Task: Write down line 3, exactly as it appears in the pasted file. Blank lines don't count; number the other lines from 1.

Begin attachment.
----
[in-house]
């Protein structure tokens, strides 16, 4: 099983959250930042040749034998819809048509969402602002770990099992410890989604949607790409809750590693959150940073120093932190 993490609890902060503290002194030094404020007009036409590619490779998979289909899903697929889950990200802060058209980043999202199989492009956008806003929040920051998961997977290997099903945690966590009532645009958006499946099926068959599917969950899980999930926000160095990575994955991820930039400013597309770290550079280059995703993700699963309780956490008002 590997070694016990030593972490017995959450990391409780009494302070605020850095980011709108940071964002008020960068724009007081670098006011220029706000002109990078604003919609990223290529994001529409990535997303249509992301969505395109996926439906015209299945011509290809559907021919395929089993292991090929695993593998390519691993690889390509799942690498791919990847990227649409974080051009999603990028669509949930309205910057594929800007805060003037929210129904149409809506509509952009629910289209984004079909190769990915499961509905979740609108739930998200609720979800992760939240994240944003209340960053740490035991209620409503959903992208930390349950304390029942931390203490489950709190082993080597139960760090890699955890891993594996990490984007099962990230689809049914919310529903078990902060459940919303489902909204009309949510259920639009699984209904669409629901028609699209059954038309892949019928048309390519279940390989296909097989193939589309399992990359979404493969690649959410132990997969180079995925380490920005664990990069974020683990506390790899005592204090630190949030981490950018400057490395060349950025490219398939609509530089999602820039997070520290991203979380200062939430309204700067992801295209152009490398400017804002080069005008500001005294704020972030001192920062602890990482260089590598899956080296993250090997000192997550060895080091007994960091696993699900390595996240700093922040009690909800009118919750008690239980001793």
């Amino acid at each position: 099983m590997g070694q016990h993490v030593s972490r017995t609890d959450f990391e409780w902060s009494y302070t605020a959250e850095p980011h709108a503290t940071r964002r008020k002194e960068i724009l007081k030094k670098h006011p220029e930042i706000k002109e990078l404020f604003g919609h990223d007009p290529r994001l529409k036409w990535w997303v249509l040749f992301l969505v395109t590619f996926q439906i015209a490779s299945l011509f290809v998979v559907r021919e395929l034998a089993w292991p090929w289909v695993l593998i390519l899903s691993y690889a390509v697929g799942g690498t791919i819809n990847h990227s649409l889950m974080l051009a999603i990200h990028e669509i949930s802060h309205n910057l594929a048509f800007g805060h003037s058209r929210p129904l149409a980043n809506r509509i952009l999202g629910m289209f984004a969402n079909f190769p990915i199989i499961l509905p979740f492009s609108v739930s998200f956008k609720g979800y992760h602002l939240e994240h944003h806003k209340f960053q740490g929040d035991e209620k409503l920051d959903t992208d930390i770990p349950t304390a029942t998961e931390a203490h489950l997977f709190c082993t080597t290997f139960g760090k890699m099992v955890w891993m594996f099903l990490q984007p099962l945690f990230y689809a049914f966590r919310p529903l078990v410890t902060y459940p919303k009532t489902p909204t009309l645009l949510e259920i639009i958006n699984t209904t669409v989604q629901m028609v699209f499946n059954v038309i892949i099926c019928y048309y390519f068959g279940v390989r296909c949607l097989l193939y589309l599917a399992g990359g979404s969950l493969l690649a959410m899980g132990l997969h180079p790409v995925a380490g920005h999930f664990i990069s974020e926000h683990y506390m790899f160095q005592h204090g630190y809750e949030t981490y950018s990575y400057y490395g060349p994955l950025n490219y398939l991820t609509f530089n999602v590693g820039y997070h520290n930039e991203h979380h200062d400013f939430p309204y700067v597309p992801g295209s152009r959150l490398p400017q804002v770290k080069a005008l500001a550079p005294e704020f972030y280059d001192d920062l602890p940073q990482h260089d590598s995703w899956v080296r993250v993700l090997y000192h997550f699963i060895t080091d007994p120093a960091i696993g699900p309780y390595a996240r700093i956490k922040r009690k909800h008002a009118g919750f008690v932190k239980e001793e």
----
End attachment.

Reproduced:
């Amino acid at each position: 099983m590997g070694q016990h993490v030593s972490r017995t609890d959450f990391e409780w902060s009494y302070t605020a959250e850095p980011h709108a503290t940071r964002r008020k002194e960068i724009l007081k030094k670098h006011p220029e930042i706000k002109e990078l404020f604003g919609h990223d007009p290529r994001l529409k036409w990535w997303v249509l040749f992301l969505v395109t590619f996926q439906i015209a490779s299945l011509f290809v998979v559907r021919e395929l034998a089993w292991p090929w289909v695993l593998i390519l899903s691993y690889a390509v697929g799942g690498t791919i819809n990847h990227s649409l889950m974080l051009a999603i990200h990028e669509i949930s802060h309205n910057l594929a048509f800007g805060h003037s058209r929210p129904l149409a980043n809506r509509i952009l999202g629910m289209f984004a969402n079909f190769p990915i199989i499961l509905p979740f492009s609108v739930s998200f956008k609720g979800y992760h602002l939240e994240h944003h806003k209340f960053q740490g929040d035991e209620k409503l920051d959903t992208d930390i770990p349950t304390a029942t998961e931390a203490h489950l997977f709190c082993t080597t290997f139960g760090k890699m099992v955890w891993m594996f099903l990490q984007p099962l945690f990230y689809a049914f966590r919310p529903l078990v410890t902060y459940p919303k009532t489902p909204t009309l645009l949510e259920i639009i958006n699984t209904t669409v989604q629901m028609v699209f499946n059954v038309i892949i099926c019928y048309y390519f068959g279940v390989r296909c949607l097989l193939y589309l599917a399992g990359g979404s969950l493969l690649a959410m899980g132990l997969h180079p790409v995925a380490g920005h999930f664990i990069s974020e926000h683990y506390m790899f160095q005592h204090g630190y809750e949030t981490y950018s990575y400057y490395g060349p994955l950025n490219y398939l991820t609509f530089n999602v590693g820039y997070h520290n930039e991203h979380h200062d400013f939430p309204y700067v597309p992801g295209s152009r959150l490398p400017q804002v770290k080069a005008l500001a550079p005294e704020f972030y280059d001192d920062l602890p940073q990482h260089d590598s995703w899956v080296r993250v993700l090997y000192h997550f699963i060895t080091d007994p120093a960091i696993g699900p309780y390595a996240r700093i956490k922040r009690k909800h008002a009118g919750f008690v932190k239980e001793e």